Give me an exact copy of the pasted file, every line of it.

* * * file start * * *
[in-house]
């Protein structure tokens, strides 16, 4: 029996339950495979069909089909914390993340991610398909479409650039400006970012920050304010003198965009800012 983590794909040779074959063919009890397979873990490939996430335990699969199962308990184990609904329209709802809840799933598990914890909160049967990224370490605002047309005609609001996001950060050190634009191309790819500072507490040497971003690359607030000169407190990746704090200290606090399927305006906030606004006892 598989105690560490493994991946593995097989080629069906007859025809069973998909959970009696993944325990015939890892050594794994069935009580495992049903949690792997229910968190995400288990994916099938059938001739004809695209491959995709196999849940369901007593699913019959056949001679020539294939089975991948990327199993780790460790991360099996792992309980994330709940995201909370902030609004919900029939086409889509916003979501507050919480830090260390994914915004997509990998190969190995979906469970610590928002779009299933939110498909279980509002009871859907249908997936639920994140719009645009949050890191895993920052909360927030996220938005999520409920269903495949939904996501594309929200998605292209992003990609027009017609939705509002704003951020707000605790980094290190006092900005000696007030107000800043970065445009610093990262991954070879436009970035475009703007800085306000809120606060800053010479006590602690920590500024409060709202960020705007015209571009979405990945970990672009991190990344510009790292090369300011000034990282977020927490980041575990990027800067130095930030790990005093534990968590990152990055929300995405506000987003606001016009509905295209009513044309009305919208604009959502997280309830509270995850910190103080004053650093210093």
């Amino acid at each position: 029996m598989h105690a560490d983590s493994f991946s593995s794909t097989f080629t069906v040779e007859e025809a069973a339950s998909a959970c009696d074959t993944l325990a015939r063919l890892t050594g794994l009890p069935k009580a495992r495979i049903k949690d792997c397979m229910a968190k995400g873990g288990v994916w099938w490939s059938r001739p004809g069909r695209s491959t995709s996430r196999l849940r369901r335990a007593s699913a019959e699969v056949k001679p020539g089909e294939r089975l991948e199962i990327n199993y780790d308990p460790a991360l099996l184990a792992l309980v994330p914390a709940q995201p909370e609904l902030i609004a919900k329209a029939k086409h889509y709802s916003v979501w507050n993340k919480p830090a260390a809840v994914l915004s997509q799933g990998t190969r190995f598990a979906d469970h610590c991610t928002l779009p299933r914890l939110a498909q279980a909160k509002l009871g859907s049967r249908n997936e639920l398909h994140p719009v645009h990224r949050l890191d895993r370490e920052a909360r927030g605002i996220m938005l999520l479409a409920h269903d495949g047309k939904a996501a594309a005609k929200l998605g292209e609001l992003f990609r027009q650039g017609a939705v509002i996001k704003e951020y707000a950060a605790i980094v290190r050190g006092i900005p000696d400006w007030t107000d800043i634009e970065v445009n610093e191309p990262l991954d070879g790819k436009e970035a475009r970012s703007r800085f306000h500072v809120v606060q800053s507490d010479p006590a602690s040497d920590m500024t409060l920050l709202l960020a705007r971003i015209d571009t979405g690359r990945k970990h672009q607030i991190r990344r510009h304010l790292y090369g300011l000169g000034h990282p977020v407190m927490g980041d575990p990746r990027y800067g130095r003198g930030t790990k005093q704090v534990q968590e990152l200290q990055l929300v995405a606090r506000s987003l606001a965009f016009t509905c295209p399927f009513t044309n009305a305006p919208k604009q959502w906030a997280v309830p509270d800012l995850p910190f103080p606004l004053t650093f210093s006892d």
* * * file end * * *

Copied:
[in-house]
């Protein structure tokens, strides 16, 4: 029996339950495979069909089909914390993340991610398909479409650039400006970012920050304010003198965009800012 983590794909040779074959063919009890397979873990490939996430335990699969199962308990184990609904329209709802809840799933598990914890909160049967990224370490605002047309005609609001996001950060050190634009191309790819500072507490040497971003690359607030000169407190990746704090200290606090399927305006906030606004006892 598989105690560490493994991946593995097989080629069906007859025809069973998909959970009696993944325990015939890892050594794994069935009580495992049903949690792997229910968190995400288990994916099938059938001739004809695209491959995709196999849940369901007593699913019959056949001679020539294939089975991948990327199993780790460790991360099996792992309980994330709940995201909370902030609004919900029939086409889509916003979501507050919480830090260390994914915004997509990998190969190995979906469970610590928002779009299933939110498909279980509002009871859907249908997936639920994140719009645009949050890191895993920052909360927030996220938005999520409920269903495949939904996501594309929200998605292209992003990609027009017609939705509002704003951020707000605790980094290190006092900005000696007030107000800043970065445009610093990262991954070879436009970035475009703007800085306000809120606060800053010479006590602690920590500024409060709202960020705007015209571009979405990945970990672009991190990344510009790292090369300011000034990282977020927490980041575990990027800067130095930030790990005093534990968590990152990055929300995405506000987003606001016009509905295209009513044309009305919208604009959502997280309830509270995850910190103080004053650093210093």
């Amino acid at each position: 029996m598989h105690a560490d983590s493994f991946s593995s794909t097989f080629t069906v040779e007859e025809a069973a339950s998909a959970c009696d074959t993944l325990a015939r063919l890892t050594g794994l009890p069935k009580a495992r495979i049903k949690d792997c397979m229910a968190k995400g873990g288990v994916w099938w490939s059938r001739p004809g069909r695209s491959t995709s996430r196999l849940r369901r335990a007593s699913a019959e699969v056949k001679p020539g089909e294939r089975l991948e199962i990327n199993y780790d308990p460790a991360l099996l184990a792992l309980v994330p914390a709940q995201p909370e609904l902030i609004a919900k329209a029939k086409h889509y709802s916003v979501w507050n993340k919480p830090a260390a809840v994914l915004s997509q799933g990998t190969r190995f598990a979906d469970h610590c991610t928002l779009p299933r914890l939110a498909q279980a909160k509002l009871g859907s049967r249908n997936e639920l398909h994140p719009v645009h990224r949050l890191d895993r370490e920052a909360r927030g605002i996220m938005l999520l479409a409920h269903d495949g047309k939904a996501a594309a005609k929200l998605g292209e609001l992003f990609r027009q650039g017609a939705v509002i996001k704003e951020y707000a950060a605790i980094v290190r050190g006092i900005p000696d400006w007030t107000d800043i634009e970065v445009n610093e191309p990262l991954d070879g790819k436009e970035a475009r970012s703007r800085f306000h500072v809120v606060q800053s507490d010479p006590a602690s040497d920590m500024t409060l920050l709202l960020a705007r971003i015209d571009t979405g690359r990945k970990h672009q607030i991190r990344r510009h304010l790292y090369g300011l000169g000034h990282p977020v407190m927490g980041d575990p990746r990027y800067g130095r003198g930030t790990k005093q704090v534990q968590e990152l200290q990055l929300v995405a606090r506000s987003l606001a965009f016009t509905c295209p399927f009513t044309n009305a305006p919208k604009q959502w906030a997280v309830p509270d800012l995850p910190f103080p606004l004053t650093f210093s006892d």